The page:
(Originally posted May 6, 2015)
I live in the Baltimore-Washington Corridor, about 15 minutes south of Baltimore. Two of my adult daughters live in the city in neighborhoods that are considered safe, affordable, middle class and friendly places to live. But Baltimore, like most cities, is also stricken with big pockets of generational poverty, and all the variety of social phenomena associated with it. This all spilled onto the national stage in recent weeks, but the problem is pervasive, and in different ways, affects cities, rural towns, and counties all over our nation.
The poverty we’re talking about is not just a measure of income, but represents a tough mix of family and home dynamics that dramatically impacts children. And those are the children who show up in our schools, deserving a high quality education.
When it comes to how educators or policymakers see poverty and education, they veer to one of two extremes.
One extreme says, the challenges of the home, community, and poverty are too great. Educators can’t fix the home – and we can’t overcome the deficits that children arrive with. “The problem is poverty” I saw one local school board candidate say, as to explain all the challenges that schools face with students from poor families. But since the school system can’t “fix poverty,” the implicit message was that the schools are not really accountable for how well students from poverty fare.
The other extreme really doesn’t take poverty into account. Accountability systems often provide grades for schools and teachers that are based on an objective benchmark — test scores that represent “college and career readiness.” Schools are rated as “good” schools, “mediocre” schools, or “bad” schools, based on aggregate test scores. But are these scores really objective if they do not take into account the nature of the challenges that children attending that school face?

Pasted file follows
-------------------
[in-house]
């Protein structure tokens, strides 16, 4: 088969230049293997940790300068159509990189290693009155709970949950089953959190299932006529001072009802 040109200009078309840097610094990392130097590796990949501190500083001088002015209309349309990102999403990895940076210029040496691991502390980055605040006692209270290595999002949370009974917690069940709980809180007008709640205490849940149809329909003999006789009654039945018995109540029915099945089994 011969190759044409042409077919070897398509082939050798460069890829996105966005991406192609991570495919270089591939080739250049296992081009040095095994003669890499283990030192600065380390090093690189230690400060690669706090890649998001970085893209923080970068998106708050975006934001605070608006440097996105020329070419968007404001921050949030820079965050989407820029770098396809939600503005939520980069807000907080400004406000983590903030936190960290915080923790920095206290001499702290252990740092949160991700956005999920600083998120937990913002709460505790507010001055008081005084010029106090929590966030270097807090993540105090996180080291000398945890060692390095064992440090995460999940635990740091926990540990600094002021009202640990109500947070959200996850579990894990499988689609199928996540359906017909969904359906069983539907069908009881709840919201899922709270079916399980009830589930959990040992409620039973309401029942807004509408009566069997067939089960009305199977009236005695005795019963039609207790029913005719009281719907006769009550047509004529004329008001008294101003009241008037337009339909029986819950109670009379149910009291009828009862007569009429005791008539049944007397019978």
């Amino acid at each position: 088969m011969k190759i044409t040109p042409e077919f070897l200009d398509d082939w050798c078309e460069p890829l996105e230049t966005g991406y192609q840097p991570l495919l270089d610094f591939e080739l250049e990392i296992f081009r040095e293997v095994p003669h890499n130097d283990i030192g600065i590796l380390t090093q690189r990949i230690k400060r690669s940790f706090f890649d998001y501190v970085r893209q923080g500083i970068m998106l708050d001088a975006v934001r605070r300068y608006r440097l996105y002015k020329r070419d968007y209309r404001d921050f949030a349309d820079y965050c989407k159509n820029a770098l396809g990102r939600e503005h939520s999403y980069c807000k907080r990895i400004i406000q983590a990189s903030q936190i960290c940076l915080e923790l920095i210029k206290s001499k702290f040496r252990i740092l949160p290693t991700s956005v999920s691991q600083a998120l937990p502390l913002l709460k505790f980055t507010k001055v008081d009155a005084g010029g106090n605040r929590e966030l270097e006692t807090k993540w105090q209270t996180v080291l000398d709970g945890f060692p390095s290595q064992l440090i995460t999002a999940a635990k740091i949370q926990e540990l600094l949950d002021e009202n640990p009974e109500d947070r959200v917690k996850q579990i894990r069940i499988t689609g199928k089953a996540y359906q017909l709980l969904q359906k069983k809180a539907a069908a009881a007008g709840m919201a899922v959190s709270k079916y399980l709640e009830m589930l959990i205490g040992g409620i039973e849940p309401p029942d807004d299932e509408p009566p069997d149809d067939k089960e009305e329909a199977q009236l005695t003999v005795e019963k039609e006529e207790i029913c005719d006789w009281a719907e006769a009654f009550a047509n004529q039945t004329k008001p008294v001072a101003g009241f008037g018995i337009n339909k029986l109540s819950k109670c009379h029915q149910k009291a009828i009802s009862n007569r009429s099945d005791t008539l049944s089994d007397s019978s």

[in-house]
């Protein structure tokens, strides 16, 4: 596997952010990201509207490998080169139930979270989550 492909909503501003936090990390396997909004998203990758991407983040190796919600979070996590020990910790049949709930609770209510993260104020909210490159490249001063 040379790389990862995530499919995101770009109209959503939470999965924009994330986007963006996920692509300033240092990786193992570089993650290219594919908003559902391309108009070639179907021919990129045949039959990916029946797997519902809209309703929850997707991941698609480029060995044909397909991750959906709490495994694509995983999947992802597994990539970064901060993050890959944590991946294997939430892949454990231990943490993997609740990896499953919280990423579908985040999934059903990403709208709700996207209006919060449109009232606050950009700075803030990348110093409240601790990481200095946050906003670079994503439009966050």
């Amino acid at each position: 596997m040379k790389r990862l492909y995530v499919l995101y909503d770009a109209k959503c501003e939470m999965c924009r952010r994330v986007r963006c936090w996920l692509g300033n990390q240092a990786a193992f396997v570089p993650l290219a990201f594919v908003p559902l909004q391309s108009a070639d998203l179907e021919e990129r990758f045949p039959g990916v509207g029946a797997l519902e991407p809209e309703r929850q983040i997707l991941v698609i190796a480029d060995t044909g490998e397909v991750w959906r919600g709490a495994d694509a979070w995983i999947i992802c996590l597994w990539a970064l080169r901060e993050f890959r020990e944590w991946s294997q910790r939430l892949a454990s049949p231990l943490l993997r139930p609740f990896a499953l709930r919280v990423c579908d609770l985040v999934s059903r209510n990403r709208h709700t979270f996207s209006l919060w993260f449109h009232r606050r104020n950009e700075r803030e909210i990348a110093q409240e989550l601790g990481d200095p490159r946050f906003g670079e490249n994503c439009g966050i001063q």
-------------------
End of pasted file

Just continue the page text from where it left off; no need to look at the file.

I know there are some schools and states that use scoring mechanisms that take poverty into account, but my observation is that, most of the general public still identifies the “good” schools as the affluent schools.
Those of us advocating for pathways need to promote a balanced message, since some children, and therefore the schools that welcome them, face much greater challenges than others. We need to talk about schools with regard to the impact they’re having on a child’s progress, not just as a measure of the family resources a student brings with them to school. And we should advocate for impactful, reality-based social services and initiatives to help poor parents find good work, and get the skills and retraining they need. And we need to fix flawed social policies that create an all-or-nothing approach to work, such as our current social security disability system.
But we also must hold our education system accountable for making all the impact it can on students. We must be vigilant in seeking out better ways to help every student that walks through the school door. This requires a culture of innovation and measuring impact, not just good intentions.
At NC3T, we welcome the tough problems. We know the Pathways System Framework is an important piece of the puzzle needed to engage students in learning about and moving toward a positive and productive future. There is a strong research base to support the worth of the Pathways model. All the research on pathways is documented in my new book, The Power and Promise of Pathways, as well as the how-to’s to create effective Pathway Programs and Pathways Systems. However, pathway programs are not a panacea or a cure-all, and even communities that have adopted pathways haven’t seen all the growth in student achievement that they want to see. Let’s keep moving forward, learning, getting better in our work, and creating high impact learning for America’s youth and adults.
This is our lasting response to the challenge of Baltimore and all that it represents.